R Schumann: Violin Sonatas Nos 1-3 (Wan/Richard-Hamelin)
Andrew Wan (violin), Charles Richard-Hamelin (piano) (Analekta)
Violin Sonatas Nos 1-3
Andrew Wan (violin), Charles Richard-Hamelin (piano)
Analekta AN29003 70:32 mins
Schumann’s sonata experiments are among the most treasurable of the 19th century. Exalting on a knife-edge between Classical concision and Romantic freedom, his post-Beethovenian realms of fantasy are often (most notably in the string quartets) extremely challenging to tune into convincingly. That is where Andrew Wan and Charles Richard-Hamelin, fresh from their outstanding complete Beethoven sonata series (Analekta AN28794-96), really come into their own. Rather than apply layers of generic rhetoric to Schumann’s tantalisingly restrained-impassioned soundworlds, they surf its expressive undercurrents with a radiant sensitivity that unerringly captures its elusive spirit.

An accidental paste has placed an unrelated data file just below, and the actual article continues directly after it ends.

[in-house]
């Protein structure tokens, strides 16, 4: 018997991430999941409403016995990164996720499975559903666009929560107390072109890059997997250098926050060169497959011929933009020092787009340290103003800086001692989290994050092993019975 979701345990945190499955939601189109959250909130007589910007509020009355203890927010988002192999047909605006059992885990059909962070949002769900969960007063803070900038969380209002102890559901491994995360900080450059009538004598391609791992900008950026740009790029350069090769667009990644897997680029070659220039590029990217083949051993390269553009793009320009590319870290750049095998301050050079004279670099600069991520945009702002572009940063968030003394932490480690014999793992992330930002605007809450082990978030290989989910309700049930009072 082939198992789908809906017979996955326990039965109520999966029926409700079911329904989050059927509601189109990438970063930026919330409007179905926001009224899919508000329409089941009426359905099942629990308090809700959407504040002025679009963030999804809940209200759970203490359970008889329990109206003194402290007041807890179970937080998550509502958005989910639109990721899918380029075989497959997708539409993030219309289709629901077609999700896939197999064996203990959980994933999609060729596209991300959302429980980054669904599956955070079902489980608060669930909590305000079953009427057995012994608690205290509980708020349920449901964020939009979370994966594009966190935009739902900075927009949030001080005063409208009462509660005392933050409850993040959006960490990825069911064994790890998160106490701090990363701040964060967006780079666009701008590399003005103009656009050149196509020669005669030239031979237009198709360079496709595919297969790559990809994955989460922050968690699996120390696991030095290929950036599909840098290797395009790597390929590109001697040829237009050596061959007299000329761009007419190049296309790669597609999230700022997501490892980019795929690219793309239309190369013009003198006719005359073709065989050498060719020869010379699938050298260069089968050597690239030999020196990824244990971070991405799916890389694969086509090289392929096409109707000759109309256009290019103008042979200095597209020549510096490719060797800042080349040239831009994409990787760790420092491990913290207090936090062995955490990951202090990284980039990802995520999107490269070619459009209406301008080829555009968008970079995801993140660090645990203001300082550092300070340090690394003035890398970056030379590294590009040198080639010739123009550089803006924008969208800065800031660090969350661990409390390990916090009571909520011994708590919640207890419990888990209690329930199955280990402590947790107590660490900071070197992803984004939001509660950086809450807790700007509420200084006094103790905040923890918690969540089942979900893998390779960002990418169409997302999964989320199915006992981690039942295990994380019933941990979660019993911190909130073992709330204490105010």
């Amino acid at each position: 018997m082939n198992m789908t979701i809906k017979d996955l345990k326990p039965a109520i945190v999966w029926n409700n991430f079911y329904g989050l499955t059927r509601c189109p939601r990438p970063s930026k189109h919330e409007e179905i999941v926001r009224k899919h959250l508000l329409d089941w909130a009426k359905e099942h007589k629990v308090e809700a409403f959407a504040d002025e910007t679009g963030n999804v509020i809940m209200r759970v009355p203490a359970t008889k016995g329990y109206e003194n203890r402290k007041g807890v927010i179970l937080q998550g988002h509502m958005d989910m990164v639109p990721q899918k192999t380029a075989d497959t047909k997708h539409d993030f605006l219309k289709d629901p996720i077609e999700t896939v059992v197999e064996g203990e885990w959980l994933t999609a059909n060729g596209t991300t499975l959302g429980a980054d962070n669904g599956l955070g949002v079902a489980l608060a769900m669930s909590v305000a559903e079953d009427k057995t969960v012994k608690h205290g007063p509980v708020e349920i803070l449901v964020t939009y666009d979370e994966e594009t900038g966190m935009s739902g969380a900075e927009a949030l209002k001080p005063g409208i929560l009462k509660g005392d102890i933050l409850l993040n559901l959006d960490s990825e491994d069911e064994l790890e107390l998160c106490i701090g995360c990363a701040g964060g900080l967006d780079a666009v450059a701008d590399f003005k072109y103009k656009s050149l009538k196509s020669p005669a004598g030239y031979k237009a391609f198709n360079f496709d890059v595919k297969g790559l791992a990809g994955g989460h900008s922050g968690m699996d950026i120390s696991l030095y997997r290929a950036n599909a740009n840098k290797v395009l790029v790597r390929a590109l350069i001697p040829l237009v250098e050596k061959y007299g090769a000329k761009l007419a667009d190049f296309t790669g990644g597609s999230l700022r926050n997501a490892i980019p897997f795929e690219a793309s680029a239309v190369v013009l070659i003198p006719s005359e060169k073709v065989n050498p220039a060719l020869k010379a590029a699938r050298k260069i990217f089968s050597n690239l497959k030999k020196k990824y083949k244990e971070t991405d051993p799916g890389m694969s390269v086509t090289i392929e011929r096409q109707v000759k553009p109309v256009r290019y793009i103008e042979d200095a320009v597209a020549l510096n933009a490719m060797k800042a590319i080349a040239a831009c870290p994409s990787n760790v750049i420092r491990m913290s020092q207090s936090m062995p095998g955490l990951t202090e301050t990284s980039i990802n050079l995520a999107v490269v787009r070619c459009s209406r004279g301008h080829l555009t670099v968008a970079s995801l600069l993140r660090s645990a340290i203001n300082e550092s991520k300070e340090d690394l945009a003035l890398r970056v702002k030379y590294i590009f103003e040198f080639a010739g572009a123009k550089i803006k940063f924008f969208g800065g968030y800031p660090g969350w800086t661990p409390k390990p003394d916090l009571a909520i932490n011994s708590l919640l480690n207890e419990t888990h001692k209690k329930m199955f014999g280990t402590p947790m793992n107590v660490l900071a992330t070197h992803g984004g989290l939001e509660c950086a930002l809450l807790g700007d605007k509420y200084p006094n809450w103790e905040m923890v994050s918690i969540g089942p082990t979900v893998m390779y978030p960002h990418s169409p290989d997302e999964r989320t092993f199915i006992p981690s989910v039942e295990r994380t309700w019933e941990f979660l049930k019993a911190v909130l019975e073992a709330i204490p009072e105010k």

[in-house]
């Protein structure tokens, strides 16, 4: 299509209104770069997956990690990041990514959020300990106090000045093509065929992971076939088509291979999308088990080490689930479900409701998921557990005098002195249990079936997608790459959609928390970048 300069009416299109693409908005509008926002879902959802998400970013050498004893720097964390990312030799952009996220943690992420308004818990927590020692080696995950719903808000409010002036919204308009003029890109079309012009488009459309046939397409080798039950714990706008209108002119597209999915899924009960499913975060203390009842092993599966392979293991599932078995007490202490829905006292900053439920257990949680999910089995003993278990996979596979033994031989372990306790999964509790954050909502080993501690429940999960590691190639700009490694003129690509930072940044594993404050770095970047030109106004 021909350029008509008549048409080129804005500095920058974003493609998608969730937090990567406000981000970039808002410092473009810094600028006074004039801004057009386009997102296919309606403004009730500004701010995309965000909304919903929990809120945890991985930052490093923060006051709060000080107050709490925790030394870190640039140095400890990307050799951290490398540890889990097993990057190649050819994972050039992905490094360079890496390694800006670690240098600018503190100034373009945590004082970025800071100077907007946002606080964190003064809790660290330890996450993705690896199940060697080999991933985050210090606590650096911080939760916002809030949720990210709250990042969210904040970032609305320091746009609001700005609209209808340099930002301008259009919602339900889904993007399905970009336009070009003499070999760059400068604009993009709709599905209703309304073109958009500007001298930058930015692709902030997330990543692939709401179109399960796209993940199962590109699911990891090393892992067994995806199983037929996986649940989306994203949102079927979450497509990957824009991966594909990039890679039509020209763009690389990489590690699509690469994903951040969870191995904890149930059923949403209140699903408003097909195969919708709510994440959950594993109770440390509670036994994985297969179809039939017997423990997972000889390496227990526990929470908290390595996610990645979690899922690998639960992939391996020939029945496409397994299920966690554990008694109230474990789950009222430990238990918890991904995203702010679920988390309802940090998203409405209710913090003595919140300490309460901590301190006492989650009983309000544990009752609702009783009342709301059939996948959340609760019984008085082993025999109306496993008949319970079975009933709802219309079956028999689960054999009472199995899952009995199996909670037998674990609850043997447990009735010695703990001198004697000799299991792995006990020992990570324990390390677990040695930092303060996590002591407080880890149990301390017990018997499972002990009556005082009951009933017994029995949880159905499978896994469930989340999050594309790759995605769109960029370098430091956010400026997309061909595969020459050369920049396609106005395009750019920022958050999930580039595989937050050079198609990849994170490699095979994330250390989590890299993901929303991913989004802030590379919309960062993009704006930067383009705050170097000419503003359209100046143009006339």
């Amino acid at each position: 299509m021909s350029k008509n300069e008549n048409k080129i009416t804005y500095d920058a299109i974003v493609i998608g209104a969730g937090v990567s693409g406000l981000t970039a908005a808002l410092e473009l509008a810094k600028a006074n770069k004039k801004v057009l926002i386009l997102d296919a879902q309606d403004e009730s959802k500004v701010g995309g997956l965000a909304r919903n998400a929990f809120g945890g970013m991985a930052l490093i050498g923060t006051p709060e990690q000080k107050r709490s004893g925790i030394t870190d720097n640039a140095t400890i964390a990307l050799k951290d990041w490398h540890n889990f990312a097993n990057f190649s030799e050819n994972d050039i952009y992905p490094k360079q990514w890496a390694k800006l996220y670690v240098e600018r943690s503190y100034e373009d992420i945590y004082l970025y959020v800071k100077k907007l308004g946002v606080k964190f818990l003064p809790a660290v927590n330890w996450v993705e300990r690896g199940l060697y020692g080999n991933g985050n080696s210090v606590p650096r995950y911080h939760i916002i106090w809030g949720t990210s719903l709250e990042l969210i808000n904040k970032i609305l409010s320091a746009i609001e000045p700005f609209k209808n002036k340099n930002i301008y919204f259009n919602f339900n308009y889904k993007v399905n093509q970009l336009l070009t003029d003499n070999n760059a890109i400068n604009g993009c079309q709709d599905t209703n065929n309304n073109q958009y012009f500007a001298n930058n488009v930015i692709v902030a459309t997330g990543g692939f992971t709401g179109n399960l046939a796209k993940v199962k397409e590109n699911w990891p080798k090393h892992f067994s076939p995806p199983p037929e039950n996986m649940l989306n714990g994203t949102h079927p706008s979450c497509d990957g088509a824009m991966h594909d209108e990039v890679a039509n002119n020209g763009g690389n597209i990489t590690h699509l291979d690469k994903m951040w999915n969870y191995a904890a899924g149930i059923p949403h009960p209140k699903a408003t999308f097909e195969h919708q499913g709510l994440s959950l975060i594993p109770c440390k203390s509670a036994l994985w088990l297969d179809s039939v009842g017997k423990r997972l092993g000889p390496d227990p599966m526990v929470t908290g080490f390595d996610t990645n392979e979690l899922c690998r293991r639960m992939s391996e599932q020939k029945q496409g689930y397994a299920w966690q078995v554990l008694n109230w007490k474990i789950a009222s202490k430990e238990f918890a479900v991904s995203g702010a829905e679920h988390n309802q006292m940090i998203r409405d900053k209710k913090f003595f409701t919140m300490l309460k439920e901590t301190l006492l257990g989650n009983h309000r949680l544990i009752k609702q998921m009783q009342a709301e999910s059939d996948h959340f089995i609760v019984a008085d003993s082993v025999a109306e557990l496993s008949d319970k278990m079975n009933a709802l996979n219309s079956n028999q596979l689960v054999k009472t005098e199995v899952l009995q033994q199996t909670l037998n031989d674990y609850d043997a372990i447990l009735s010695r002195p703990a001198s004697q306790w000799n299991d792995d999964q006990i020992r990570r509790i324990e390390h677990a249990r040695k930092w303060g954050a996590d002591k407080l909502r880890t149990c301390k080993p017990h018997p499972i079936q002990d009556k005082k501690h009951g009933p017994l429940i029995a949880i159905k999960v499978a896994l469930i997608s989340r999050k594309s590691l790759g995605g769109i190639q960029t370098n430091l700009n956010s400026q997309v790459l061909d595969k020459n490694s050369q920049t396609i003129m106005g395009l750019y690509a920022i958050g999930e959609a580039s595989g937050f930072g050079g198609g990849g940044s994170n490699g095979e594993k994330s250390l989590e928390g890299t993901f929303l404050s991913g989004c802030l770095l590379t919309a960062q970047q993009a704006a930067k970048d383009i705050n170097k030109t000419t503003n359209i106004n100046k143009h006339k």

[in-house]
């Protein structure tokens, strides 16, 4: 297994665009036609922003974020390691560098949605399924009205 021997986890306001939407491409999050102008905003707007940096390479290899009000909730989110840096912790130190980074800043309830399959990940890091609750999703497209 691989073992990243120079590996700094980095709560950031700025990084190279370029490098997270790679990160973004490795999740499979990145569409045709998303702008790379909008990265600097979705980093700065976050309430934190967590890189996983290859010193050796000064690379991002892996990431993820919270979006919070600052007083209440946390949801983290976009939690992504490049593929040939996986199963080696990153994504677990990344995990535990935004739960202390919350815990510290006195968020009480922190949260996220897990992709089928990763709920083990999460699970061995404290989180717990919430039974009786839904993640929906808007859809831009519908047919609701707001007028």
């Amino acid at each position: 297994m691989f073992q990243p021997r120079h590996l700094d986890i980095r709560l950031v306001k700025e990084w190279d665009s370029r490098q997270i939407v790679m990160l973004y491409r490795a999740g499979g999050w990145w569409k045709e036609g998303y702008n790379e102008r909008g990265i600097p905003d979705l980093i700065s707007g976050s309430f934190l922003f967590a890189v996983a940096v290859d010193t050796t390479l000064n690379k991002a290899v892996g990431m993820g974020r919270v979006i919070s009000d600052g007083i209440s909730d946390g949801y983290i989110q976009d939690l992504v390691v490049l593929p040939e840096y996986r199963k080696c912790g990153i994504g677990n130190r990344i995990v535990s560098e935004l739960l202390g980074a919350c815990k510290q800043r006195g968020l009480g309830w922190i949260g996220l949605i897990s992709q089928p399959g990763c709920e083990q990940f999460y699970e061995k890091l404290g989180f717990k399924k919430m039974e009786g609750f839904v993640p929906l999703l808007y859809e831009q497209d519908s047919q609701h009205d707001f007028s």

Wan brings to the table a poetic litheness, precision, silvery purity and tonal clarity, inflecting Schumann’s limpid phrases with a gentle ease, complementing Richard-Hamelin’s velvet-gloved sonority and glowing cantabile to perfection. In their classic ECM accounts, Carolin Widmann and Dénes Várjon are more overtly impassioned and indulge Schumann’s dreamscapes with supreme eloquence; yet Wan and Richard-Hamelin are also highly compelling, especially in the Third Sonata. Two movements – the intermezzo and finale – were originally composed for a collaborate sonata (the Frei-Aber-Einsam – ‘Free but Lonely’), devised by Schumann and for which Albert Dietrich had provided the opening movement and Brahms the scherzo. Fine though the other contributions were, Schumann felt on reflection that overall the work lacked stylistic continuity and so provided two movements of his own. Here, Wan and Richard-Hamelin’s lighter touch proves enchanting in a work that in the wrong hands can easily outstay its welcome.